Rosalie Fay Barnes was the curriculum developer of the Creative Rights project. She received her Ed.M from Harvard Graduate School of Education (HGSE) in 2008. Prior to Harvard, Rosalie worked as a literacy teacher with special ed and therapeutic-needs teenagers, and used video production, play making, and soft-sculpture construction to teach everything from philosophy to SAT.
Catherine Bracy is a first-year Master of Public Affairs student at the LBJ School of Public Affairs, University of Texas-Austin where she is studying media’s influence on the policy-making process. Prior to graduate school Catherine served in many staff positions at the Berkman Center, most recently as administrative director. As part of her work as Administrative Director, she coordinated the Youth and Media Policy project. She continues to work with the Youth and Media team on news literacy and information quality initiatives. She began at the Berkman Center in 2002, shortly after earning her BA in Communication from Boston College.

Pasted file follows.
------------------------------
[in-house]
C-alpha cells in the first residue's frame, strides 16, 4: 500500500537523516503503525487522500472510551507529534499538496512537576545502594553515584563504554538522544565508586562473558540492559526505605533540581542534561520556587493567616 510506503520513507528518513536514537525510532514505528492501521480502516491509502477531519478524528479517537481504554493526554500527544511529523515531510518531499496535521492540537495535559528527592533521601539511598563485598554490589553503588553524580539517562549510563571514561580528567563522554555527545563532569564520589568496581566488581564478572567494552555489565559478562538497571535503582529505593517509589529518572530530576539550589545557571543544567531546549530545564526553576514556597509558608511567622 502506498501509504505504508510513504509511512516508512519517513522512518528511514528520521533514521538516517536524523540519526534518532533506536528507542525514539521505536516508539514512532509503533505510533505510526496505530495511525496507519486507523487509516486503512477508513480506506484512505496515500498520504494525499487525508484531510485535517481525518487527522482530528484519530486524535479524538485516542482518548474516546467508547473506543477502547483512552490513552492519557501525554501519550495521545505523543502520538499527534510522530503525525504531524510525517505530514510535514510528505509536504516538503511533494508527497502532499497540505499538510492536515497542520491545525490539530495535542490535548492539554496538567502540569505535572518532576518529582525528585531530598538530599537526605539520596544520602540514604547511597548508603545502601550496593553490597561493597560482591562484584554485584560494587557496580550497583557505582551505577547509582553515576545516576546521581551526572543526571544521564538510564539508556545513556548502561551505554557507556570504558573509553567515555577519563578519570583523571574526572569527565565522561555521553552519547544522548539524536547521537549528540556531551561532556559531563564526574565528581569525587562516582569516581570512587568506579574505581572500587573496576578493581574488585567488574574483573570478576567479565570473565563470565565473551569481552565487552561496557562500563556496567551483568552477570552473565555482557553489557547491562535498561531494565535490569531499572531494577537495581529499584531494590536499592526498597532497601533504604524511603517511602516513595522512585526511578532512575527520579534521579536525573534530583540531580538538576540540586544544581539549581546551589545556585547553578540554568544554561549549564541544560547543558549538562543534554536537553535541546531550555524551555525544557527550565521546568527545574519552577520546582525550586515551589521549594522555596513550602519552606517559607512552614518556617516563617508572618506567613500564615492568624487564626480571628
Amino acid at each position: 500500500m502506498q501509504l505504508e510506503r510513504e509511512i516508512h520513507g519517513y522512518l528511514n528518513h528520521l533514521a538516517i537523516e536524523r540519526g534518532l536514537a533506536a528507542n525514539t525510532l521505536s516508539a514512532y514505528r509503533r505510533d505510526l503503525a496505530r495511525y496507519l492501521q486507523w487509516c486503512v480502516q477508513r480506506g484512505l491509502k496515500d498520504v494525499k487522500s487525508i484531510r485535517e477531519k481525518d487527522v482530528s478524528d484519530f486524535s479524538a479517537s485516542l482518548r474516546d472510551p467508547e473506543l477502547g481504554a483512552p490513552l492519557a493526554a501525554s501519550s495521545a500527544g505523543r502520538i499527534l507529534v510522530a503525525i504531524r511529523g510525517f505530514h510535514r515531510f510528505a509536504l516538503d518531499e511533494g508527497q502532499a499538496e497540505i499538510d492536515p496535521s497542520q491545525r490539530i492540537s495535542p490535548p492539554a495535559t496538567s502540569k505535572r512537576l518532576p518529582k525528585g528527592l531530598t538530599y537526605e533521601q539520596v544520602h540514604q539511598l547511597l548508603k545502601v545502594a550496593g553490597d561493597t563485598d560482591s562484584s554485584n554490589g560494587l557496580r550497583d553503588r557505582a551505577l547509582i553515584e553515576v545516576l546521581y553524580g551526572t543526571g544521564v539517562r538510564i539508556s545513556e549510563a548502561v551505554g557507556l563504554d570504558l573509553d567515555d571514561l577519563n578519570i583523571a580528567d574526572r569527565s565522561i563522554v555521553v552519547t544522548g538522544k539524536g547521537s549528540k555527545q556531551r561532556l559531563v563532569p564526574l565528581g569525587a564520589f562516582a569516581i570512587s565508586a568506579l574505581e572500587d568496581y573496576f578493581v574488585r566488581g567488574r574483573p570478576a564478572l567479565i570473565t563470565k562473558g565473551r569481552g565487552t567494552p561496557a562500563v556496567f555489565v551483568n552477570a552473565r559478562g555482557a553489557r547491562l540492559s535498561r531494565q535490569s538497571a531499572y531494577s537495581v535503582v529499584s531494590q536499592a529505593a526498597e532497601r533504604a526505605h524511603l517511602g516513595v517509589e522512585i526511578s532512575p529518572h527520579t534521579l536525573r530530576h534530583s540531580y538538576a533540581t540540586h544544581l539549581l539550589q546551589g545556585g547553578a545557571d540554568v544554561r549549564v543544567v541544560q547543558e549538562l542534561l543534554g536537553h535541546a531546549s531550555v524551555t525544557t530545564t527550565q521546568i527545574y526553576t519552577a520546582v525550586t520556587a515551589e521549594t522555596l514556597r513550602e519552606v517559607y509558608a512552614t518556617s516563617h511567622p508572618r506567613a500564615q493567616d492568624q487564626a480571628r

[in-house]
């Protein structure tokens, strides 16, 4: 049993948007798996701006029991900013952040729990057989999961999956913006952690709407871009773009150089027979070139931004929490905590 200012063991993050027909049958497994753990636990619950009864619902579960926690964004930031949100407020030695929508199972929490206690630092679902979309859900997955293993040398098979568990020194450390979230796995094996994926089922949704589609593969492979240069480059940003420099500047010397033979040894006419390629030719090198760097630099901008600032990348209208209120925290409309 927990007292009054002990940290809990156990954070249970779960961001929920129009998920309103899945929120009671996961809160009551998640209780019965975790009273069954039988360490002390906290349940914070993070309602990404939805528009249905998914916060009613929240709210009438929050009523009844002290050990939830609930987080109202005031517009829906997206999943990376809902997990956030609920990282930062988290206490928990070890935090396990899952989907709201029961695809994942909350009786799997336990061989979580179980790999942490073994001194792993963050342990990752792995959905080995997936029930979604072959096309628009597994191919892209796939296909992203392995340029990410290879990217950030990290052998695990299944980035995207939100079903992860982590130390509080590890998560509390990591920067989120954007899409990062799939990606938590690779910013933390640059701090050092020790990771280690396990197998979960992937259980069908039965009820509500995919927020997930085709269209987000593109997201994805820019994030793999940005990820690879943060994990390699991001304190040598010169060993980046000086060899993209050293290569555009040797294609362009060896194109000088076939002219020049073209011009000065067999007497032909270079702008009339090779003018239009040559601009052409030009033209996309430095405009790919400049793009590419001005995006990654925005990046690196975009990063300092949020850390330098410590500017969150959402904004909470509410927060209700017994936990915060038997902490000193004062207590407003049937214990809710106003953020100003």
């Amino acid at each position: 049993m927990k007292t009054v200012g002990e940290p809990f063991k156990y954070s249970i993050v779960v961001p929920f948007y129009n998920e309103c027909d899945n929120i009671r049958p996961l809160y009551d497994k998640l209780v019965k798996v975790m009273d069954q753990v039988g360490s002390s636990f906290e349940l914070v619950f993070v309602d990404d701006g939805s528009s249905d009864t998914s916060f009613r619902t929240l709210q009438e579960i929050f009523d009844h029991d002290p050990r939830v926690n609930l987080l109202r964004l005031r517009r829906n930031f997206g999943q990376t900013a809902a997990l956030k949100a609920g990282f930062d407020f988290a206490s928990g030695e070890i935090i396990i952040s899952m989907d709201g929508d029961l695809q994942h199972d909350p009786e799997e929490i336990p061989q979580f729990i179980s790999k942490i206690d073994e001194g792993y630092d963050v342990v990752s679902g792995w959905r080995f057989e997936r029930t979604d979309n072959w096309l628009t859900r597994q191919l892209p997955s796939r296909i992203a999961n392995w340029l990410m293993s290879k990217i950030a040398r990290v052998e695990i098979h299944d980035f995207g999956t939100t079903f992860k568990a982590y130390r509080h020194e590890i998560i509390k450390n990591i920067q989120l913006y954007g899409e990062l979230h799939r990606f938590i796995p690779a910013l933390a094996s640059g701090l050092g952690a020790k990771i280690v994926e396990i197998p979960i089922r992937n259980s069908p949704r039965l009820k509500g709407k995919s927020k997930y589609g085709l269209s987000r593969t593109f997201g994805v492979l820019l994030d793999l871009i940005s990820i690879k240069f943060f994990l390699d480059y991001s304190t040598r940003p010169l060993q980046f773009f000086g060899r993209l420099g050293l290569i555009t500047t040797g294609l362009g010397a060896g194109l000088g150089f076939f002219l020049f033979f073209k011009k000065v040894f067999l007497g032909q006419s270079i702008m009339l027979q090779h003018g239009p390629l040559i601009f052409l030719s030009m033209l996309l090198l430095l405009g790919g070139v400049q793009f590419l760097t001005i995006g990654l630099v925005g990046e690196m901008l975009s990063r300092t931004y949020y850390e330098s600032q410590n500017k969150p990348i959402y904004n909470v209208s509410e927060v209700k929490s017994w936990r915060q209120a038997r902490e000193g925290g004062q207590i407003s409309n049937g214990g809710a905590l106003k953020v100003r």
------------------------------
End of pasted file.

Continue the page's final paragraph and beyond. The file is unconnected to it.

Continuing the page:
Corinna di Gennaro was a Fellow at the Berkman Center for Internet & Society and a Research Associate at the Oxford Internet Institute (OII) at the University of Oxford. She is a sociologist working on the social implications of Internet adoption and use for civic and political engagement. Her main expertise is in political sociology, survey analysis and quantitative methods of social research. At the Berkman, Corinna was working on the Digital Natives project and on her research on social capital and political participation, with a particular focus on how young people are using new information and communication technologies to become politically engaged. Prior to joining the Berkman, Corinna was a Postdoctoral Research Fellow (2006-2007) at the USC Annenberg Center for Communication at the University of Southern California, Los Angeles, and Survey Research Officer (2004-2006) at the Oxford Internet Institute (OII) at the University of Oxford, where she worked on the design and analysis of the 2005 Oxford Internet Survey (OxIS), the British component of the World Internet Project (WIP), an international project coordinated by the USC Center for the Digital Future, which explores Internet adoption and use across 25 countries by carrying out longitudinal and cross-sectional survey analysis of Internet users and non-users. Corinna holds a D.Phil in Sociology (2004) from the University of Oxford, with a dissertation on “Social Capital and Political Participation in Britain”, an M.Phil in Sociology (2000) from the University of Oxford and a B.Sc. in Sociology (1998) from the London School of Economics and Political Science (LSE).prep.